I have Windows 10 on a Dell Precision Laptop, Bitlocker Drive Encryption set up for my system drive with TPM only and I do not want 20-number long PIN, but I want a password (like I had in TrueCrypt, but it doesn't support GUID partitions so I can't use it).

If I set a BIOS password and my computer is stolen and the thief resets somehow the BIOS password, will this get "red flagged" by the TPM and require the Bitlocker key?

3 Answers 3


Okay, so, after some more searching I solved my problem:

Bitlocker does allow you to use an actual password (but they call it a PIN) - can't be more than 20 characters, but that's still pretty good.

RUN > gpedit.msc Select: Administrative Templates > Windows Components > Bitlocker Drive Encryption > Operating System Drives

Double click "Require additional authentication at startup" Select ENABLE at the top Under "Configure TPM and Startup PIN" drop-down menu, select "Require Startup PIN with TPM" > Click Okay

Double click "Allow Enhanced PINs for Startup" Select "Enabled" > Click Okay

Run CMD as an Administrator

Enter: manage-bde -protectors -add c: tp

*Change C to whatever the drive letter your system drive is

Now, enter the password you want, can be letters, numbers, symbols, uppercase, lowercase, etc. 20 characters max.

This worked for me and now I'm happy to be secured behind a 20 character actual password and not just 20 numbers.

This data should really be more available from Windows to make it more user-friendly, so hopefully this helps you.


The point is that with Bitlocker you don't have to enter a PIN when you have TPM, because the TPM does it for you.

So, if someone would steal your laptop, and just opens it, no Bitlocker password required and the only thing between you and your data is that weak useless Windows Account password.

However, if someone does alter your PC's hardware, or bootloader, or takes the disk out to put it in another PC, the TPM will indeed see it, and a Bitlocker key is required.

Because the TPM makes a kind of 'hash' of all your hardware- and firmware-identifiers, if in this case the firmware (password) is altered, the hash won't be the same, and TPM would spot an issue.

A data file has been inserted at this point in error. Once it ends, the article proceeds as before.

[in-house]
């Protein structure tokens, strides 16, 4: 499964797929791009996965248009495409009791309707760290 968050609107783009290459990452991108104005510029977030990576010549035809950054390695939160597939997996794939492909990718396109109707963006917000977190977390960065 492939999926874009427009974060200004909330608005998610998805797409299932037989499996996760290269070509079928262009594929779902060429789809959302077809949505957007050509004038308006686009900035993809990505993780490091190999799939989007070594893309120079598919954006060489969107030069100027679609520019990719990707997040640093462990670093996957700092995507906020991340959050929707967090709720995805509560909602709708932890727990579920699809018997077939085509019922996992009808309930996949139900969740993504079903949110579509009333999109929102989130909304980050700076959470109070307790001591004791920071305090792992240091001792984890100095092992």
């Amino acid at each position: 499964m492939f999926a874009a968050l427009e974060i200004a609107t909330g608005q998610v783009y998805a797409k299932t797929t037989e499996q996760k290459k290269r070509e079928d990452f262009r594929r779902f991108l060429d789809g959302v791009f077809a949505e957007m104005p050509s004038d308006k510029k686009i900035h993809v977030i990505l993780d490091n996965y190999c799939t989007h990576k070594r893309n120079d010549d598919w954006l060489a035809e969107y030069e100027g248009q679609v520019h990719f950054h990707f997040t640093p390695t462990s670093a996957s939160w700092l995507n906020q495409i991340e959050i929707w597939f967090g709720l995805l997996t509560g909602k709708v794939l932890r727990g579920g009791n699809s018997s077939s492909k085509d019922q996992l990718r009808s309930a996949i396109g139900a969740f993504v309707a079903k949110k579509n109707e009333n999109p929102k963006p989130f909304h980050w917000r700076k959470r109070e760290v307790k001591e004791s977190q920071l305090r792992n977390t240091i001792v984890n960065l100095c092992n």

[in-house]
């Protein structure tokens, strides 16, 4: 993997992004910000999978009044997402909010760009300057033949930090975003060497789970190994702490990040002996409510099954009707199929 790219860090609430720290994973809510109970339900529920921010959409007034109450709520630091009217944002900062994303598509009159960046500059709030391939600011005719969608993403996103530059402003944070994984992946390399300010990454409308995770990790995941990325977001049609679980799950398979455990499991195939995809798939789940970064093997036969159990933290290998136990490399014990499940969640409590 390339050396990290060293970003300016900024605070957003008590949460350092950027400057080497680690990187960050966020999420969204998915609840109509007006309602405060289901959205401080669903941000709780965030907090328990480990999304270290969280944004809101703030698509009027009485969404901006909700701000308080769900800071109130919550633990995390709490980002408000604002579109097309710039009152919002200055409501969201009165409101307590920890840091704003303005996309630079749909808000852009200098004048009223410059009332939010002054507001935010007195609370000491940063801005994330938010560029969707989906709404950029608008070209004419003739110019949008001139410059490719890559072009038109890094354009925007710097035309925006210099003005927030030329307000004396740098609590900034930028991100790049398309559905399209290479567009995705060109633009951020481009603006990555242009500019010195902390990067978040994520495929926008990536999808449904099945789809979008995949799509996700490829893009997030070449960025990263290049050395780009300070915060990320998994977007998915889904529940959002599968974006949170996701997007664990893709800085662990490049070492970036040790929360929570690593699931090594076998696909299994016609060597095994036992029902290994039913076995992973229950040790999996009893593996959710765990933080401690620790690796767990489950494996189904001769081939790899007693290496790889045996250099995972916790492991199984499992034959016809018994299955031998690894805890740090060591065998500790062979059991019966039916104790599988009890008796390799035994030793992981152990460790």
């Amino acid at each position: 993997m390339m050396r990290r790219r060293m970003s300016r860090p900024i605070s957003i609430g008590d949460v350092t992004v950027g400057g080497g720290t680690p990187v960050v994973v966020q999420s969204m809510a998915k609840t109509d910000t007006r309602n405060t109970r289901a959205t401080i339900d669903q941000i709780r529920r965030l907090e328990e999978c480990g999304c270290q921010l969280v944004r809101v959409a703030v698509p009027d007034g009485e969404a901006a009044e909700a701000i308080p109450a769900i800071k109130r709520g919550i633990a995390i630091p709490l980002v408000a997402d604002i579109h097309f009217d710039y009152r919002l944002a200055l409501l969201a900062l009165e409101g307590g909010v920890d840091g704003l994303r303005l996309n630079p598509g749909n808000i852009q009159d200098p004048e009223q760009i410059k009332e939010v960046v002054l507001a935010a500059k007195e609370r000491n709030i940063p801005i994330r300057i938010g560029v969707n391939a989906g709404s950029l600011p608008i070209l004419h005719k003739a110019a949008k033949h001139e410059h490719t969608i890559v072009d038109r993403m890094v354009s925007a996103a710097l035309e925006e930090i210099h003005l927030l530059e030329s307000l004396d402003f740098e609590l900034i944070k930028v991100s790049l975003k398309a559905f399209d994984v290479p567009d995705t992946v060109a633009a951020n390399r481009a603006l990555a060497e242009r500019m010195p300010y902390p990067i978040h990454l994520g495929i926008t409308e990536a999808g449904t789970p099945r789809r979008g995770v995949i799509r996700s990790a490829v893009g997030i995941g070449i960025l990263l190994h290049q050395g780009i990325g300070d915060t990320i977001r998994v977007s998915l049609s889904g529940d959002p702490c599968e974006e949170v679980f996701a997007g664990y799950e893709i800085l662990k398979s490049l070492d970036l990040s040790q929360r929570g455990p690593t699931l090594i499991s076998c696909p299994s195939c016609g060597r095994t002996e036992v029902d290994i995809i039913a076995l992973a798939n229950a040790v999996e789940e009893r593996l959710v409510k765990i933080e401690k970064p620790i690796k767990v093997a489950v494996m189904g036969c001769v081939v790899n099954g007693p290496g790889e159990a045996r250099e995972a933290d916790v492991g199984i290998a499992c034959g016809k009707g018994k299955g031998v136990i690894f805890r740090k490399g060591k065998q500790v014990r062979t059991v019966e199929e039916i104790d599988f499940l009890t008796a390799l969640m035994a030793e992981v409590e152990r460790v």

• 1
    Considering that + the proven TPM bypasses, I'd stick to TrueCrypt.
    – Overmind
    Jul 5, 2016 at 9:23
  • @Overmind Yep, TrueCrypt is as secure as your passphrase. However, I personally prefer LUKS or VeraCrypt though.
    – O'Niel
    Jul 5, 2016 at 12:03
  • I was planning to compile my own version of TC, but that had to be postponed at the moment.
    – Overmind
    Jul 5, 2016 at 12:06
  • Would love to stick with TrueCrypt, however, no GUID Partition Support.
    – Russell
    Jul 6, 2016 at 16:03

A firmware password has no effect on the TPM. If you desolder the TPM chip, fake the entire boot process to extend its PCRs to the legitimate values it would've seen if it was in the original system, and it'll release its secrets.

If you want protection you need to use something that is enforced by the TPM itself and not the system firmware.

  • Could you please give more information on how someone might bypass the tpm on a system like this?
    – clownfish
    Jan 25, 2017 at 11:29
  • 1
    Are you sure anyone has sucessfully faked the preboot measurements to trick the TPM to release the keys?
    – fjch1997
    Jul 7, 2019 at 3:44

You must log in to answer this question.

Not the answer you're looking for? Browse other questions tagged .